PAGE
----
Attorney General Candidate Nate Steel Distinguishes Himself From Opponents
The Democratic nominee for Arkansas attorney general Nate Steel took steps to distinguish himself from his Republican opponent Tuesday at the Political Animals Club in Little Rock. Steel said unlike his closest competitor Leslie Rutledge he will not focus on lawsuits against the EPA and federal government but instead on issues related to crime.
“The focus on the attorney general’s office ought to be on improving criminal justice policy and making the public safer whether that’s children, seniors or consumers,” said Steel to applause. “So I think the staff will know early on that my focus will not be on Washington D.C.”
Steel, a state representative from the southwest Arkansas town of Nashville, cited high prescription drug abuse rates, methamphetamine use, and parole problems as reasons for his focus on expanding drug courts and alternative sentencing.
He further tried to differentiation himself from Rutledge by promising to propose a legislative package to the part-time legislature. Rutledge has said she would not craft a legislative agenda.
“If we don’t have somebody ready on day one to go the legislature next session between January and March and propose ideas that stop the bleeding in our parole process and stop paroling out people we don’t need to be paroling out; if we don’t have somebody that’s ready to go there and expand these alternative sentencing regimes; if we don’t have somebody that’s ready to fix this cyber crimes unit we will be going at least another two or three years before we start to resolve this problem. Before you know it we’ll be building another $100 million prison,” said Steel.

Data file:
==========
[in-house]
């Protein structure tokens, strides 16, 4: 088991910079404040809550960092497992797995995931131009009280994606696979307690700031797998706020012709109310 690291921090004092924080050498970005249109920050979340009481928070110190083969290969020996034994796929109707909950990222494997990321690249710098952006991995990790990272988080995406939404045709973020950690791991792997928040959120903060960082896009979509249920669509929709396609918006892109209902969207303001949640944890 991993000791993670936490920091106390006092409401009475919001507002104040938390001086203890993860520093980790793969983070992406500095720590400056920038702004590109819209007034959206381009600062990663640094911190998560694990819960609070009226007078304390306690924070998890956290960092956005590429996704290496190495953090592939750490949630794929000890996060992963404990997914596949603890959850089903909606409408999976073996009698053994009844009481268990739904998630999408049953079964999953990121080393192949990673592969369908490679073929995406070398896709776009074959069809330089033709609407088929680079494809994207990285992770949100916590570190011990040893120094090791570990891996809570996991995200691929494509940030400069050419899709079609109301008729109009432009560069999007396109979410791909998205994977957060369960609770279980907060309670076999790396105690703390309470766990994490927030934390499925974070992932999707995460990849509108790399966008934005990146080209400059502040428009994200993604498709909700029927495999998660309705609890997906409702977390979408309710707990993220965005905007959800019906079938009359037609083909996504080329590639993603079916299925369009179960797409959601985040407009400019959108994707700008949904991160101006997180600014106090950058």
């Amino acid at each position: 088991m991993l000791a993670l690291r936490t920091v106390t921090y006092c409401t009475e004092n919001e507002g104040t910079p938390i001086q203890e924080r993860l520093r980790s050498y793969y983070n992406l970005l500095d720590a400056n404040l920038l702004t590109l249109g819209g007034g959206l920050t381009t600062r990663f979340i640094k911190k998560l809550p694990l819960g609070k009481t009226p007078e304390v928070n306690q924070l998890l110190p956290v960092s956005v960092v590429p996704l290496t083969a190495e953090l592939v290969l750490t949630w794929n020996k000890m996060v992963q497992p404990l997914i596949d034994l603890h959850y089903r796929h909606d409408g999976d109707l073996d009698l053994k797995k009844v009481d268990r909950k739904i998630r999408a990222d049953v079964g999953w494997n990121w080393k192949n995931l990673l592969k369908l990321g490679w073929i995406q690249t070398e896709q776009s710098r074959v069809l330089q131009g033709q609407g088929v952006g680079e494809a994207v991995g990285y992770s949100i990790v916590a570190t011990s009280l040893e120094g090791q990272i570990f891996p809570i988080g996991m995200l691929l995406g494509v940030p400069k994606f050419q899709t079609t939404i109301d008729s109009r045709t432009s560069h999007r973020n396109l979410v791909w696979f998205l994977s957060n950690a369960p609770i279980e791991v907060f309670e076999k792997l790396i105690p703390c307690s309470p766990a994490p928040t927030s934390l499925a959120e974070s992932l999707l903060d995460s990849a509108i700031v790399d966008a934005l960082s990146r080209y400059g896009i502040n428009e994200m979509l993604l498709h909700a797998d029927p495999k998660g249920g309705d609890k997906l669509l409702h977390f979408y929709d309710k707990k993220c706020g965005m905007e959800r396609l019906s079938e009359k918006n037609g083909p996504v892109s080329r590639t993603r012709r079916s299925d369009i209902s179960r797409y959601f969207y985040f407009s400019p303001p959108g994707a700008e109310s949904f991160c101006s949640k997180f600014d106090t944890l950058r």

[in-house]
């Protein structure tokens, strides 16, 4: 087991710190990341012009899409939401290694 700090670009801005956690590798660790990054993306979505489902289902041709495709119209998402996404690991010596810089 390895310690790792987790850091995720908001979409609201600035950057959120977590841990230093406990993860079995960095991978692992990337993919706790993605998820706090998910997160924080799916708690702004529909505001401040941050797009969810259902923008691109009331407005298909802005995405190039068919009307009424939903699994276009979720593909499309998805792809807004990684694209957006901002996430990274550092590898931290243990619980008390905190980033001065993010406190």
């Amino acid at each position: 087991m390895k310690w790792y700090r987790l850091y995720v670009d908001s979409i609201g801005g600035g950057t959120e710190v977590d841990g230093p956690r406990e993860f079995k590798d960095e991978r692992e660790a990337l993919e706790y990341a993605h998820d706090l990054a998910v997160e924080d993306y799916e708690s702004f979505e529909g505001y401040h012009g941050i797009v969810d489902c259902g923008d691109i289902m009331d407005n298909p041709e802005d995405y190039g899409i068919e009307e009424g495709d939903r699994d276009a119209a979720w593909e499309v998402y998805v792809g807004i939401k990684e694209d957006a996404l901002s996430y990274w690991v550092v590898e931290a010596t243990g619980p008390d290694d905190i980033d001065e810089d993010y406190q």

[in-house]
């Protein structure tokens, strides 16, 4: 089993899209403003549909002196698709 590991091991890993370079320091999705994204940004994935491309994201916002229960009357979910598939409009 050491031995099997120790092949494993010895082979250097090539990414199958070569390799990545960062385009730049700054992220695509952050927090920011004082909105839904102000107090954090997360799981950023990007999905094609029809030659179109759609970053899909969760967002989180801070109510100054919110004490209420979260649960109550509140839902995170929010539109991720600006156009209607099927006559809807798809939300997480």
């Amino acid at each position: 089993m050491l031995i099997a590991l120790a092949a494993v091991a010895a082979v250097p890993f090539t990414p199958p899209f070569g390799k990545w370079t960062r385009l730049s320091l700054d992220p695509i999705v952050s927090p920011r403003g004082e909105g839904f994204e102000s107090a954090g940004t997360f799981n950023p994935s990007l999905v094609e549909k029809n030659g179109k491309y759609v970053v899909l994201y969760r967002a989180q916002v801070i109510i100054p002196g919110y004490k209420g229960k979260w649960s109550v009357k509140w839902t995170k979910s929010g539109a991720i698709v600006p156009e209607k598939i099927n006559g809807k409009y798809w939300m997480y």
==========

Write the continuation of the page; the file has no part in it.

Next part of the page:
Libertarian Aaron Cash is also in the race.
Republican Leslie Rutledge sent along her response to Steel's remarks:
All issues that affect Arkansans are important. There are simply Arkansas issues. My focus is on the state of Arkansas. If the federal government takes an action that negatively affects Arkansas and oversteps its legal boundaries in the process, then I will push back as the Attorney of the State of Arkansas.
My primary concern always has and always will be defending the state of Arkansas and its citizens, whether the threat is a criminal, bad business, or an overreaching federal government. Arkansas businesses and families are being stifled and hurt by unnecessary federal regulations and my opponent's criticism of my willingness to push back when needed against the federal government makes it clear that he will not stand up for Arkansas as Attorney General.
Libertarian Aaron Cash:
When I listen to Nate Steel and Leslie Rutledge speak, the only difference I hear is concerning how much they are going to fight the federal government, which sounds like an empty talking point. They agree on everything from the right to bear arms to continuing the failed drug war. They both adamantly support the death penalty, and neither have addressed our burgeoning immigration crisis. The simple point is, Arkansas has two Republicans in this race and one moderate Libertarian.